About Radiology

Radiology is a specialized area of medicine based on the science of diagnosis and treatment of disease using various imaging modalities.  This field of medicine has evolved rapidly through advances in technologies since first being discovered in 1895.  Radiologists are physicians who have trained extensively in this area of medicine. The Radiologists at Kent Radiology, P.C., are highly trained in the field and offer proven experience in the latest techologies. They are Board Certified through the American Board of Radiology.

Your physician will request our Radiologists to provide radiologic, therapeutic or interventional services to you because of our collective expertise to ensure that you are receiving quality care.

Your Visit

Our Radiologists and technologists will be happy to answer questions you may have during your visit.  Generally, final results of your exam are not available the same day.  Kent Radiology makes every effort to deliver final results to the ordering physician as soon as a full review of all your images is completed. Your physician will then meet with you to discuss the findings and any necessary treatments.

Radiology includes the following types of imaging modalities:

  • X-ray uses low doses of radiation to expose film or digital images.  This modality would be used if your physician requested a chest x-ray.
  • Fluoroscopy uses continuous low dose x-rays to capture internal organs in real time on a video monitor.  An example of a test using this modality is a request by your physician to have your small bowel or gastrointestinal tract examined.
  • Ultrasound, also known as sonogram, uses high-frequency sound waves that can be bounced off of tissues and converted into a picture.  This procedure allows the radiologist to see soft tissues and body cavities. A common use of this study is to evaluate the development of the baby during pregnancy.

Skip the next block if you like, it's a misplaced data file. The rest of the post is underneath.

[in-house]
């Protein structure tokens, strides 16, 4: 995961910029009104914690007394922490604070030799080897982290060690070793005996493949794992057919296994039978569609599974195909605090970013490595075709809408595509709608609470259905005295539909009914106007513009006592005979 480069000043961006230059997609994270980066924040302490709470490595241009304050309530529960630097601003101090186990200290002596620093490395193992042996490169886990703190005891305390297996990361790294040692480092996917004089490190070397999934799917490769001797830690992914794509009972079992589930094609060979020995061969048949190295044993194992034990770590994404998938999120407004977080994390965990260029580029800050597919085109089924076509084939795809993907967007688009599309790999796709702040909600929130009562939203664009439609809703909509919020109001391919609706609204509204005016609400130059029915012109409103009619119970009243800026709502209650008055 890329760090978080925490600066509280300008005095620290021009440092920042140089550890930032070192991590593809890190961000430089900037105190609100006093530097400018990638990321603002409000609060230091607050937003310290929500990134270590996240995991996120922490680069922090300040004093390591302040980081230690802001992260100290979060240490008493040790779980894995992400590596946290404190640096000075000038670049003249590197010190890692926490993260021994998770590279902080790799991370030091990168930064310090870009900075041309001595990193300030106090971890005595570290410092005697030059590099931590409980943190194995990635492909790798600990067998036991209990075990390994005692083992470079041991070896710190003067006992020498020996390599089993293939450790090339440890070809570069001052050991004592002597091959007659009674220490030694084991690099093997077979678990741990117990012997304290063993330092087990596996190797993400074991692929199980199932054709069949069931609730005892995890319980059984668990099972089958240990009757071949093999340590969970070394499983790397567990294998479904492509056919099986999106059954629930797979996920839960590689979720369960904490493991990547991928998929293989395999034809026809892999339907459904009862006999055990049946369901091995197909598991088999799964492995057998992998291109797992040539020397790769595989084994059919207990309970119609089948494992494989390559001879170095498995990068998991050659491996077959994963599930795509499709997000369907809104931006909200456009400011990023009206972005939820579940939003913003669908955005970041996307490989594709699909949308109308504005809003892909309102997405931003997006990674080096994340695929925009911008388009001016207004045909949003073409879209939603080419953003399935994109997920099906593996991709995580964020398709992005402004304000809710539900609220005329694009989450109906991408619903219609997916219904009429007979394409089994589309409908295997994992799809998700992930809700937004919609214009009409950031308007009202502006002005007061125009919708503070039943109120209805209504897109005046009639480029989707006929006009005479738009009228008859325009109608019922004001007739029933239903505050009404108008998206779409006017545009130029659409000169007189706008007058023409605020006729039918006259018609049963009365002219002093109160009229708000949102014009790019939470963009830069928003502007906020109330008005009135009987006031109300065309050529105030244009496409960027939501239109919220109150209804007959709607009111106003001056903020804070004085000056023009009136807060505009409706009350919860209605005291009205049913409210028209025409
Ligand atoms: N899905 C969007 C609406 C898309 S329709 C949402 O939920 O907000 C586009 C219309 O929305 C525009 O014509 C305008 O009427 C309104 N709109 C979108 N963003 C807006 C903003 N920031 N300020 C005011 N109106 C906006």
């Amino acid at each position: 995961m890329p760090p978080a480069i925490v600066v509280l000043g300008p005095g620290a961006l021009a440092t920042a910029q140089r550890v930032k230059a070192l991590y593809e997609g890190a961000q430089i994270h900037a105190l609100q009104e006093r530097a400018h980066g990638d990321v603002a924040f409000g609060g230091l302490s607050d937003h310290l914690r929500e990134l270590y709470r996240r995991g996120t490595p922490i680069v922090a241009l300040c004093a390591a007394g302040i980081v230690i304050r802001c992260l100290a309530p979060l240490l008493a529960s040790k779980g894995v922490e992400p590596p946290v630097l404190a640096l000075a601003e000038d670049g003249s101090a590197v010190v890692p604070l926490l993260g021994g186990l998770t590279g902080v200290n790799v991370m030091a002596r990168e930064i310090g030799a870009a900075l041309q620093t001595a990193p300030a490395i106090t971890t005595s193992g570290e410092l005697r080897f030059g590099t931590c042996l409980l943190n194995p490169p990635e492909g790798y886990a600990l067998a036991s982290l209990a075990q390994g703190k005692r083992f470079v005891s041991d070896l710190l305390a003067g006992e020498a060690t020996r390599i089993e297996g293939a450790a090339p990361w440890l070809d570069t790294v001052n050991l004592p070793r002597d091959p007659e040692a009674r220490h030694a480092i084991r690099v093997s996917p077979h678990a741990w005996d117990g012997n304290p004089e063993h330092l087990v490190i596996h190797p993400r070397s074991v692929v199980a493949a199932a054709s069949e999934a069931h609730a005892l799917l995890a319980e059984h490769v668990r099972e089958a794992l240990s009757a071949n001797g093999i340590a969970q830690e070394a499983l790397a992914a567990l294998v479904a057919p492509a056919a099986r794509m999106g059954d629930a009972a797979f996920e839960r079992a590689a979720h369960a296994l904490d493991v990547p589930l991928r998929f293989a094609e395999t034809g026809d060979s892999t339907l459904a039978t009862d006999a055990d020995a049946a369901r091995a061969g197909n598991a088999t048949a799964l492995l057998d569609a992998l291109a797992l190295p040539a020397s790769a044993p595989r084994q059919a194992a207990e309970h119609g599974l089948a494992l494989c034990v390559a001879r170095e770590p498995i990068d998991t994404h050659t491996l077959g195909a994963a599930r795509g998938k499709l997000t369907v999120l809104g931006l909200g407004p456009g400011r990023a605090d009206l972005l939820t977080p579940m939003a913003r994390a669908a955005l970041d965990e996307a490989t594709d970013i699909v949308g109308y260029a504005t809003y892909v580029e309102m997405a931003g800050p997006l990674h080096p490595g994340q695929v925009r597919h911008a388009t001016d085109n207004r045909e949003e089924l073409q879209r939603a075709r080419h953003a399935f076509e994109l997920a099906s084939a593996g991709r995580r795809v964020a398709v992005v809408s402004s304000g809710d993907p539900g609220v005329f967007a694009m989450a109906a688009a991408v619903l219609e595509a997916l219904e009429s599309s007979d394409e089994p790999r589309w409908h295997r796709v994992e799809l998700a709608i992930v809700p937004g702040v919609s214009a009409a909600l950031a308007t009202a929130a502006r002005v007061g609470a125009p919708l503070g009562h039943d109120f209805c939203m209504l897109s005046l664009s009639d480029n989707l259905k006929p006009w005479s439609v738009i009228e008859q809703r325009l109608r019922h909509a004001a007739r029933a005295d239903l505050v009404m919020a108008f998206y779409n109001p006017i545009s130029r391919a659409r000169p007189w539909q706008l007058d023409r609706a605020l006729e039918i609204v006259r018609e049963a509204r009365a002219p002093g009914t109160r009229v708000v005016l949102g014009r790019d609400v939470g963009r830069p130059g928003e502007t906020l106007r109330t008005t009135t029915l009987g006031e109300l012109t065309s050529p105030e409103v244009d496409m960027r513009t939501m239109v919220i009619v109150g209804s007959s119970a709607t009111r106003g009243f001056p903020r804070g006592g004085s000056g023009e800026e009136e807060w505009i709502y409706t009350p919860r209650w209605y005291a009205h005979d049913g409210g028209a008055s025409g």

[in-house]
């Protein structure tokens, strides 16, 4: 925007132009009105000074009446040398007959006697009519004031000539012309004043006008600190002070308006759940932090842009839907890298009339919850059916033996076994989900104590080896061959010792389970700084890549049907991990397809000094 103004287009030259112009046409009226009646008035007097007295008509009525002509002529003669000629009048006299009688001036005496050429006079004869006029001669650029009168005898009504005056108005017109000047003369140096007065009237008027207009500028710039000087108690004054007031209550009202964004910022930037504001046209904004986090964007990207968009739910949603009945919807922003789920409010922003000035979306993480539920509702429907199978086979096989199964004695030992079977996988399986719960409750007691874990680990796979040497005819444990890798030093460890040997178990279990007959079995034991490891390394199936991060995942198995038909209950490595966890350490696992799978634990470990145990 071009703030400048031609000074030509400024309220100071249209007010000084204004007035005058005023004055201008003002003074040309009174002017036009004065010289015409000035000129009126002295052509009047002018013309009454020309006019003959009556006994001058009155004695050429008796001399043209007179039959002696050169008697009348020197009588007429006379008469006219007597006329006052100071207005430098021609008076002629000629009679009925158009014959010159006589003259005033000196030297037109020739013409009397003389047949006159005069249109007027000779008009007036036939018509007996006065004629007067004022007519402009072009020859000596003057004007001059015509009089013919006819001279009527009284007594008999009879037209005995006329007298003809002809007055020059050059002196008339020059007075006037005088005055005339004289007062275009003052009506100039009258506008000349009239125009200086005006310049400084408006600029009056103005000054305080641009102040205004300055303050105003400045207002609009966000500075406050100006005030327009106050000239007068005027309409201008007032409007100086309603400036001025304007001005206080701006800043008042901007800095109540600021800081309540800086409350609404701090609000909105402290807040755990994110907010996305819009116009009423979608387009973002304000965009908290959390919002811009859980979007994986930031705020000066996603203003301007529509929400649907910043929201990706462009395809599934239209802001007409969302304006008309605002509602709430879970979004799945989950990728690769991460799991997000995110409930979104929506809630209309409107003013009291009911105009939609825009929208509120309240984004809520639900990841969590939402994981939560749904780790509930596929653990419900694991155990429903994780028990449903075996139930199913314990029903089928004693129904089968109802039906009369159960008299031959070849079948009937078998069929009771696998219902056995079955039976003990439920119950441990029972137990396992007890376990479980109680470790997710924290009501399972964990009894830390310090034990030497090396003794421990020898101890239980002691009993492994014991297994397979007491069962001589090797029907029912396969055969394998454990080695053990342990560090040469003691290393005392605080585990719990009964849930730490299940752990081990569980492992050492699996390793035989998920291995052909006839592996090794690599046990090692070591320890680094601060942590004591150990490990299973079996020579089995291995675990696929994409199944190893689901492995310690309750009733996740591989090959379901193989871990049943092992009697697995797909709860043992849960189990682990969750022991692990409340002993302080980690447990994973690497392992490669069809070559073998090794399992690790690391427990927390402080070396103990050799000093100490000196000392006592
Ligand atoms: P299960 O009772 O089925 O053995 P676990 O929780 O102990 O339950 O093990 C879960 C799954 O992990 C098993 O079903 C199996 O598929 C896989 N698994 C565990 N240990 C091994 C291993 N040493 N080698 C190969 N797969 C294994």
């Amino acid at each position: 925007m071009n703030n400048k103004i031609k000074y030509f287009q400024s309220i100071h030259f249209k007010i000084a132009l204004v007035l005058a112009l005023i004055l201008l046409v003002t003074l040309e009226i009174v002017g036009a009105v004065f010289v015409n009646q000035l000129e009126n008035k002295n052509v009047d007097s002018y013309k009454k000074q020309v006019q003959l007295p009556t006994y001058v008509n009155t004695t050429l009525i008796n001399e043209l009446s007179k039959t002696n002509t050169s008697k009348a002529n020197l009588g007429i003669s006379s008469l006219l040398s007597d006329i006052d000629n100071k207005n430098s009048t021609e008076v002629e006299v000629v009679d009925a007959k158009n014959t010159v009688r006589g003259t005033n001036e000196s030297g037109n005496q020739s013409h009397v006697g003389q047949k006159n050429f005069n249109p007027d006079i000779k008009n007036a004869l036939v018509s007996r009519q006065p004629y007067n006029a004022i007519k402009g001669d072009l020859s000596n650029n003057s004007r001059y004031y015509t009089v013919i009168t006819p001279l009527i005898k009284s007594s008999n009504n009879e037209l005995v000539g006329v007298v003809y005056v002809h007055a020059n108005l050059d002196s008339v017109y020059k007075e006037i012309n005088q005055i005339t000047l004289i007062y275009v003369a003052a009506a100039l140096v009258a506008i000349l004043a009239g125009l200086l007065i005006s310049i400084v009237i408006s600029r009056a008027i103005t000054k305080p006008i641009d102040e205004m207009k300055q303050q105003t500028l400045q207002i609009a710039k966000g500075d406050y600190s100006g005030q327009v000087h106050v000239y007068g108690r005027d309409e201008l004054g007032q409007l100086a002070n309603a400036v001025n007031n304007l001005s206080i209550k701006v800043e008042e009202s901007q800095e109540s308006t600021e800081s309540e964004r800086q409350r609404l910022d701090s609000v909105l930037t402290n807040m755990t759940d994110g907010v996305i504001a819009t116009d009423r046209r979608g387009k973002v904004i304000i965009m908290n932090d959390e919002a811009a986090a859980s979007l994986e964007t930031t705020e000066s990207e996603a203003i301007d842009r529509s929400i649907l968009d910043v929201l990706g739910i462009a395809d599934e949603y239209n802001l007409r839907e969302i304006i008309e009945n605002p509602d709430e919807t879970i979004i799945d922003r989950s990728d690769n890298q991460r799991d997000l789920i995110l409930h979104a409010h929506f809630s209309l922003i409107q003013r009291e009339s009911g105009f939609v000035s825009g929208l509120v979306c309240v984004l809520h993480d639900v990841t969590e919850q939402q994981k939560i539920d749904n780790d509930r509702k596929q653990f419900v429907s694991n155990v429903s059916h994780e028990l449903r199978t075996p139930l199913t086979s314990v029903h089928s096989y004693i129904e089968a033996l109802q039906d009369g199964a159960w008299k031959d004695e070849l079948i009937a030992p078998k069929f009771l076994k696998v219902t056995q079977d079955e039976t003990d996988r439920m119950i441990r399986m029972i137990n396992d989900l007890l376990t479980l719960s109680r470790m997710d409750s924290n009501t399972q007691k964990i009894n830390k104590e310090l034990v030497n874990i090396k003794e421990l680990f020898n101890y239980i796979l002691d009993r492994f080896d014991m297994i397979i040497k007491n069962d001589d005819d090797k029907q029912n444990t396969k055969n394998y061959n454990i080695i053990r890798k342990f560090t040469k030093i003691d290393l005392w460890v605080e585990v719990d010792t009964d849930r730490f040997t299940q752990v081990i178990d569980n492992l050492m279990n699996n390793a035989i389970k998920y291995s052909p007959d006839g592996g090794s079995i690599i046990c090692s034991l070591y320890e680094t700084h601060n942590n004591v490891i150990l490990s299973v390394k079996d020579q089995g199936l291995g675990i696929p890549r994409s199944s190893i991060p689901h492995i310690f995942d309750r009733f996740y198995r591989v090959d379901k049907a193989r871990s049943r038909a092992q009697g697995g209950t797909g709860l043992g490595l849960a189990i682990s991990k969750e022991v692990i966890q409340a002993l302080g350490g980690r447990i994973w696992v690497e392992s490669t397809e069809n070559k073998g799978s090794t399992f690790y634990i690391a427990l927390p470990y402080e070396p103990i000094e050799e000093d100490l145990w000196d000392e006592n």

• Mammography allows a radiologist to study the breast using low-dose x-ray to produce different x-ray views of the breast for screening or diagnostic study.  This modality has been an important tool in breast cancer detection.  The American Cancer Society encourages every woman over the age of 40 to have a screening mammogram performed.  This, together with personal examinations, can help provide early detection of cancer.  See additional guidelines drafted by the American Cancer Society.  
  • CT scan is a type of x-ray procedure that uses advanced computer technology to create cross-sectional views of organs and structures of the body. Pictures are created from very fine x-ray slices using tomography which is captured in sections at different levels of the body structure. The radiologist interprets the pictures and reports any abnormalities.  A physician may request this exam if there has been trauma to the head or there are signs and symptoms that suggest a tumor. It is also a common procedure for evaluating the bone structures of the spine, abdomen and chest.
  • Magnetic resonance imaging, commonly known as MRI, is a radiology exam that uses computer technology, radio waves and magnetism and sometimes contrast material. The MRI produces detailed images that can provide information that other modalities cannot detect. An emergency room physician would request this exam if he/she suspected a patient was having a stroke.  An orthopedic physician may request this exam to evaluate the surrounding area of the knee joint for tears, disease and other abnormalities.
  • Nuclear Medicine uses safe amounts of radioactive substances, called isotopes, and a gamma camera for scanning the isotope activity and recording the radiation emitted electronically to diagnose disease. Your physician may request this type of exam if you are having problems with your thyroid functioning properly.
  • Interventional Radiology is a subspecialty of radiology requiring additional training. Interventional radiologists specialize in minimally invasive treatments to diagnose or treat various conditions. These procedures generally require the use of radiological techniques for image guidance and placement of a needle, catheter or wire into the patient.  These interventions have less risk, less pain and less recovery time compared to open surgery, and have reduced and/or eliminated the need for surgery for many patients.  Possible procedures may include dialysis or other vascular access, angiograms, cancer treatments, biopsies, and injections for pain management. More information can be found at www.sirweb.org.